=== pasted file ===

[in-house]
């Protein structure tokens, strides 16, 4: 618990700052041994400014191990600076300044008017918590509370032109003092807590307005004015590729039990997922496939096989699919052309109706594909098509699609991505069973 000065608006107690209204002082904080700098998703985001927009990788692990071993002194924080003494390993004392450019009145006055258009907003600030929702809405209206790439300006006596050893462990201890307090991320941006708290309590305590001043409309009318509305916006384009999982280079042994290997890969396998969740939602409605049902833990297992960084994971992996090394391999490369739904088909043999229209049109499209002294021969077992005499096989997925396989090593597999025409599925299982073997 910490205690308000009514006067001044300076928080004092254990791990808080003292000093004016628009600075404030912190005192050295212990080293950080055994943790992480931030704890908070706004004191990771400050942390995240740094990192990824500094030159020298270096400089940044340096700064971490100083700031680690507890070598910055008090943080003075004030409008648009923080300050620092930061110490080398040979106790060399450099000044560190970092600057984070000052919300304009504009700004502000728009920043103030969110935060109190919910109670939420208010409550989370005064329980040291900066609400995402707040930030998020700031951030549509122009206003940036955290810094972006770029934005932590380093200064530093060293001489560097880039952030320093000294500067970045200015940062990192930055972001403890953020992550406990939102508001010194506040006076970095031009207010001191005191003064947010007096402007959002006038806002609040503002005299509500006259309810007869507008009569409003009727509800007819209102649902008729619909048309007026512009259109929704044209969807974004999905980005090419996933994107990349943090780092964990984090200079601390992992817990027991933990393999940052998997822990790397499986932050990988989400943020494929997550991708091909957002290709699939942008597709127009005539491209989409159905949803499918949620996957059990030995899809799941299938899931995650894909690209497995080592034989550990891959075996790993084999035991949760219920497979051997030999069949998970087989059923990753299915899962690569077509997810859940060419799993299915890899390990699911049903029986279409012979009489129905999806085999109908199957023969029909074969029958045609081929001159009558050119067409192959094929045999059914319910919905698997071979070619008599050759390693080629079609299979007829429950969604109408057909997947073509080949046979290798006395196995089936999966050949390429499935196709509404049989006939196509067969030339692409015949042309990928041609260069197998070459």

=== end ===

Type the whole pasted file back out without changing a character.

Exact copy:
[in-house]
């Protein structure tokens, strides 16, 4: 618990700052041994400014191990600076300044008017918590509370032109003092807590307005004015590729039990997922496939096989699919052309109706594909098509699609991505069973 000065608006107690209204002082904080700098998703985001927009990788692990071993002194924080003494390993004392450019009145006055258009907003600030929702809405209206790439300006006596050893462990201890307090991320941006708290309590305590001043409309009318509305916006384009999982280079042994290997890969396998969740939602409605049902833990297992960084994971992996090394391999490369739904088909043999229209049109499209002294021969077992005499096989997925396989090593597999025409599925299982073997 910490205690308000009514006067001044300076928080004092254990791990808080003292000093004016628009600075404030912190005192050295212990080293950080055994943790992480931030704890908070706004004191990771400050942390995240740094990192990824500094030159020298270096400089940044340096700064971490100083700031680690507890070598910055008090943080003075004030409008648009923080300050620092930061110490080398040979106790060399450099000044560190970092600057984070000052919300304009504009700004502000728009920043103030969110935060109190919910109670939420208010409550989370005064329980040291900066609400995402707040930030998020700031951030549509122009206003940036955290810094972006770029934005932590380093200064530093060293001489560097880039952030320093000294500067970045200015940062990192930055972001403890953020992550406990939102508001010194506040006076970095031009207010001191005191003064947010007096402007959002006038806002609040503002005299509500006259309810007869507008009569409003009727509800007819209102649902008729619909048309007026512009259109929704044209969807974004999905980005090419996933994107990349943090780092964990984090200079601390992992817990027991933990393999940052998997822990790397499986932050990988989400943020494929997550991708091909957002290709699939942008597709127009005539491209989409159905949803499918949620996957059990030995899809799941299938899931995650894909690209497995080592034989550990891959075996790993084999035991949760219920497979051997030999069949998970087989059923990753299915899962690569077509997810859940060419799993299915890899390990699911049903029986279409012979009489129905999806085999109908199957023969029909074969029958045609081929001159009558050119067409192959094929045999059914319910919905698997071979070619008599050759390693080629079609299979007829429950969604109408057909997947073509080949046979290798006395196995089936999966050949390429499935196709509404049989006939196509067969030339692409015949042309990928041609260069197998070459």